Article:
15 Characters Who Wielded Captain America’s Shield

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Before Steve Rogers took up the shield, there was another brave soul who did: Isaiah Bradley, a Tuskeegee Airman. Bradley was one of 300 African American soldiers secretly experimented on by the U.S. Army in Project: Rebirth, the government’s early attempts to create the Super-Soldier Serum. This was revealed in “Truth: Red, White & Black,” the 2003 miniseries written by the late Robert Morales and drawn by Kyle Baker.

Bradley is one of only seven survivors of the trials, but is the last one standing when he undertakes a mission behind enemy lines in Germany to destroy that nation’s efforts to create its own super-soldiers. To do so, he disguises himself with a spare Captain America costume and shield. After completing the mission, however, Bradley is charged with stealing the costume, court-martialed and imprisoned for nearly 20 years, until he is pardoned by President Eisenhower. Sadly, the unrefined version of the serum in Bradley’s system caused debilitating effects on his mind and body.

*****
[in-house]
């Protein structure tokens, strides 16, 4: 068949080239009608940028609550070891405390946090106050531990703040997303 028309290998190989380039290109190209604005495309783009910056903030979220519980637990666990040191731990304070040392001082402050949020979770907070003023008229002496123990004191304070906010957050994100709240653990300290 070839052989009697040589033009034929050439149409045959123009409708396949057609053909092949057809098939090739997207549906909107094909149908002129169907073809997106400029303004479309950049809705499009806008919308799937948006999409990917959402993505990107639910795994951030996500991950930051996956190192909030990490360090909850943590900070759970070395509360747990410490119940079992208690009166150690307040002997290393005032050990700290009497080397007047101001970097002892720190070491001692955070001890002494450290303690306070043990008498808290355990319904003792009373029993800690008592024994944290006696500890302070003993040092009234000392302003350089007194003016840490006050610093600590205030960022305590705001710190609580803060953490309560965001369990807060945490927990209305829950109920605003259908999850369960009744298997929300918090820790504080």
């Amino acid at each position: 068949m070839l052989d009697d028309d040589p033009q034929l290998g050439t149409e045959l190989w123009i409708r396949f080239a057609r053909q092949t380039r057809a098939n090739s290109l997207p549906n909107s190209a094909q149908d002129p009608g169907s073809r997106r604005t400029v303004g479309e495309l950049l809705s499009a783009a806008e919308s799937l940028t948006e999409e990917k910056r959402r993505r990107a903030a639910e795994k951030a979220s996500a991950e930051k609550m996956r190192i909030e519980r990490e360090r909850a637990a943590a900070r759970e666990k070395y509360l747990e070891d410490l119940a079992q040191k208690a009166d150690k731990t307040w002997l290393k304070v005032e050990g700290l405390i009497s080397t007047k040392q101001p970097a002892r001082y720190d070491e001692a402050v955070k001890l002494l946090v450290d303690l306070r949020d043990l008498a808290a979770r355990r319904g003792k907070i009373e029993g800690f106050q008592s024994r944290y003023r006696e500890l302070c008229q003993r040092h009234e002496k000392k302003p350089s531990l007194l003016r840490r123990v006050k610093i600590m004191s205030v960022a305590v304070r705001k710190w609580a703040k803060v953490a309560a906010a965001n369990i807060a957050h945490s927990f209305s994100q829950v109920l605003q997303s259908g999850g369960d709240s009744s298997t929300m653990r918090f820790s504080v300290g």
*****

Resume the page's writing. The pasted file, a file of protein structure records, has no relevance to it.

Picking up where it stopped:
After several years during which Captain America was not featured in any comics, he was reintroduced to the Marvel Universe in 1964’s “Avengers” #4. However, the explanation for his absence (that he had been in suspended animation since 1945) didn’t account for comics that featured Captain America into the 1950s. “What If?”#4, “What If The Invaders Stayed Together After World War Two?,” partially retconned away that discrepancy. It revealed that after Captain America and Bucky went missing in 1945, the U.S. government covered up the incident and recruited replacements.

William Naslund, The Spirit of ’76, accepted the request, along with Fred Davis as the replacement Bucky. As Captain America, Naslund served through the end of World War II, sometimes with the All-Winners Squad. However, he was killed in action in 1946 while the All-Winners thwarted an attempt to kidnap a congressional candidate in Boston: future President John F. Kennedy. Right after The Spirit of ’76 was killed, costumed hero the Patriot, Jeff Mace, found his body and pledged to serve in his stead. Mace served as Captain America until 1950.

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